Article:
Monthly Archives: May 2012


It has been brought to my attention by my youngest child (lower left) that the expression I use of hers is not in fact “anywoodles” as in anyway but “anyhoodles” as in anyhow.  I was sort of fond of woodles and had gotten comfortable with it.  Dropped it in conversation here and there.  It was working for me.

But, life is change and some say change is good (I go back and forth on that one) so on this Mother’s Day 2012, I will laugh at my mistakes, big and small, (see orange person above guffawing) and move on.

With anyhoodles in my hip pocket, who knows?  The sky may be the limit.




A gift for your moms…

I received an email from a reader that I decided to share with you since tomorrow is Mother’s Day and, aside from Hallmark, I think you can always say it best with flowers.  The reader explained very sweetly that he had two moms, “they are lesbians.”  I appreciated his candor and also it was helpful in case I might have assumed he had a mom and a step-mom. Anyhoodles (see post 2/26/2012), he had researched the care of cut flowers on a website that made them sound more high maintenance than a small herd of  hippos so I felt obliged to assuage his doubt and confusion and explain there is simply little better than a gift of flowers. Especially from a son. I wrote:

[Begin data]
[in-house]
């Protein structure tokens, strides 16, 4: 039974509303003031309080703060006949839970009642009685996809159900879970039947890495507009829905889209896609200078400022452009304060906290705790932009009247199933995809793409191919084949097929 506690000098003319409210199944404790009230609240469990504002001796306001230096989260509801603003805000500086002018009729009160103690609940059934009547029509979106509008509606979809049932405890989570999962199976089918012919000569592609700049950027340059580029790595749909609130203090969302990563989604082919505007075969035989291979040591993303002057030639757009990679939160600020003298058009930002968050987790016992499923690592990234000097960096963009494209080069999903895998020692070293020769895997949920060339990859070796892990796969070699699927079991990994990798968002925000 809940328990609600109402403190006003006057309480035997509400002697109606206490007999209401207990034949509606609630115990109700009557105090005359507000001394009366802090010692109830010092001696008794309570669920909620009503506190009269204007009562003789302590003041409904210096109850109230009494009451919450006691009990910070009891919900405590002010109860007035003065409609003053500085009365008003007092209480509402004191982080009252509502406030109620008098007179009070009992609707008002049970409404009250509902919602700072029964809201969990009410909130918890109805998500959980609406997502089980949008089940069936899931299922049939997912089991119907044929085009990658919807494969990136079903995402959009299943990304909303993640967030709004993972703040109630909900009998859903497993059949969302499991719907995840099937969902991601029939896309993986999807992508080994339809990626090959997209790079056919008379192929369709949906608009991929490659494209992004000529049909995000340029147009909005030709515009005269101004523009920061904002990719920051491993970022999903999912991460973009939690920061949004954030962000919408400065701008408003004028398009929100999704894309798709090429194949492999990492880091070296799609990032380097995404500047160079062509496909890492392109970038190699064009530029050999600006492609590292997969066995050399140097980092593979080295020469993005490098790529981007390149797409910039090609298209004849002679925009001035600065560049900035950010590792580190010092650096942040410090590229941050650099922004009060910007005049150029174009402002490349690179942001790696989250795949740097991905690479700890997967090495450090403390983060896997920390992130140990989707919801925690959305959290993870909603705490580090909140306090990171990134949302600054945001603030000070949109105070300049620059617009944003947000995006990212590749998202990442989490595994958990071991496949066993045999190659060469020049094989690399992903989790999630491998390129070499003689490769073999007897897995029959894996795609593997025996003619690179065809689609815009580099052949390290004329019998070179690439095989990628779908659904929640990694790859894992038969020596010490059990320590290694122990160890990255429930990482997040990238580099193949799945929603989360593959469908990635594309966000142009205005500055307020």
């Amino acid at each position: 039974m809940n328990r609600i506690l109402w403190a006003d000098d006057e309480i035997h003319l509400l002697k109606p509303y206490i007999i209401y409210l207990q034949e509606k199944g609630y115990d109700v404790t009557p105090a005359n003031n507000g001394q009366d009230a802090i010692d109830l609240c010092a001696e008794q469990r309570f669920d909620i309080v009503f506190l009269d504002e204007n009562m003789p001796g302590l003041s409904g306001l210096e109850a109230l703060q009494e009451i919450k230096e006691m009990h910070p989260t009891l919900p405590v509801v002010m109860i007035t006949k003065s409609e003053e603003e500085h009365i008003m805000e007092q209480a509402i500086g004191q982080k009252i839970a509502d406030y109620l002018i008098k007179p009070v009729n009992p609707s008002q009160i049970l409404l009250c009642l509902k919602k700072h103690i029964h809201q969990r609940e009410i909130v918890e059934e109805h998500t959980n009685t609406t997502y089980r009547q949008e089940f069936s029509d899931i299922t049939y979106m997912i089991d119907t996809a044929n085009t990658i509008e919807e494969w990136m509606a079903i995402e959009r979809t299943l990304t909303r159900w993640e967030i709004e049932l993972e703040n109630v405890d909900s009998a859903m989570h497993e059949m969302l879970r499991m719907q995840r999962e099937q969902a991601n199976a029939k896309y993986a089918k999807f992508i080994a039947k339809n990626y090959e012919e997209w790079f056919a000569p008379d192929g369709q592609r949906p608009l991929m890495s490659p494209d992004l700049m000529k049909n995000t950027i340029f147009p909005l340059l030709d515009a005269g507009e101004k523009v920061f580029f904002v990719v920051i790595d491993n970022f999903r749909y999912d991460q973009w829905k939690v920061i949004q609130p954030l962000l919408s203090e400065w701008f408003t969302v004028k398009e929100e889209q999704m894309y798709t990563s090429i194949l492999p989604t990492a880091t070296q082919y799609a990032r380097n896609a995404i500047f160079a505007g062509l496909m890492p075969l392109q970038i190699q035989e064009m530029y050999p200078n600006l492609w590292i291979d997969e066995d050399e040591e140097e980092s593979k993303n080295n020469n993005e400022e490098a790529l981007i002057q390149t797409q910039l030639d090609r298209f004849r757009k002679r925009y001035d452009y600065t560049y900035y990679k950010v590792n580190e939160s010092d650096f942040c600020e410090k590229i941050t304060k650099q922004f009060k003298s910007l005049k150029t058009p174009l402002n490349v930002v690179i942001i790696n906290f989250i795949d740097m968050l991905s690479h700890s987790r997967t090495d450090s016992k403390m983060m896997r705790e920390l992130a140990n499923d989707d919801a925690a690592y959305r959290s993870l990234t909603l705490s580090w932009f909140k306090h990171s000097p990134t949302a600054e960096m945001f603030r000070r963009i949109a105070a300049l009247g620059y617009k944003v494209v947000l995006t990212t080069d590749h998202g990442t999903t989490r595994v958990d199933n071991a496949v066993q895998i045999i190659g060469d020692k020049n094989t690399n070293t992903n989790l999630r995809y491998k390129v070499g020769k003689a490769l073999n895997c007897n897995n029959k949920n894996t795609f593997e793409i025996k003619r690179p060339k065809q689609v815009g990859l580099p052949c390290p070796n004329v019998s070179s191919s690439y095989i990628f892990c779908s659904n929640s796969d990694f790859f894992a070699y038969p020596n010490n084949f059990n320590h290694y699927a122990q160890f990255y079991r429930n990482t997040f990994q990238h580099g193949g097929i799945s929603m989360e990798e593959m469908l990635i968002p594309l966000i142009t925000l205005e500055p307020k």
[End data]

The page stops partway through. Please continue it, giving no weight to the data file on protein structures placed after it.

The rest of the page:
Dear Joe (name changed to protect the innocent),

I don’t normally respond directly to my mail  but as a mother, I cannot pass up the chance to guide you in giving your moms flowers.  My response is YES, YES, YES and the mama’s health website, as you said, makes giving flowers seem so troublesome and it is not.  It is always the best kind of joy to receive flowers. Girlfriends get flowers, stage actors get flowers, grandmas get flowers, but as a mother, I am most excited and pleased when I get a bouquet of anything from my kids.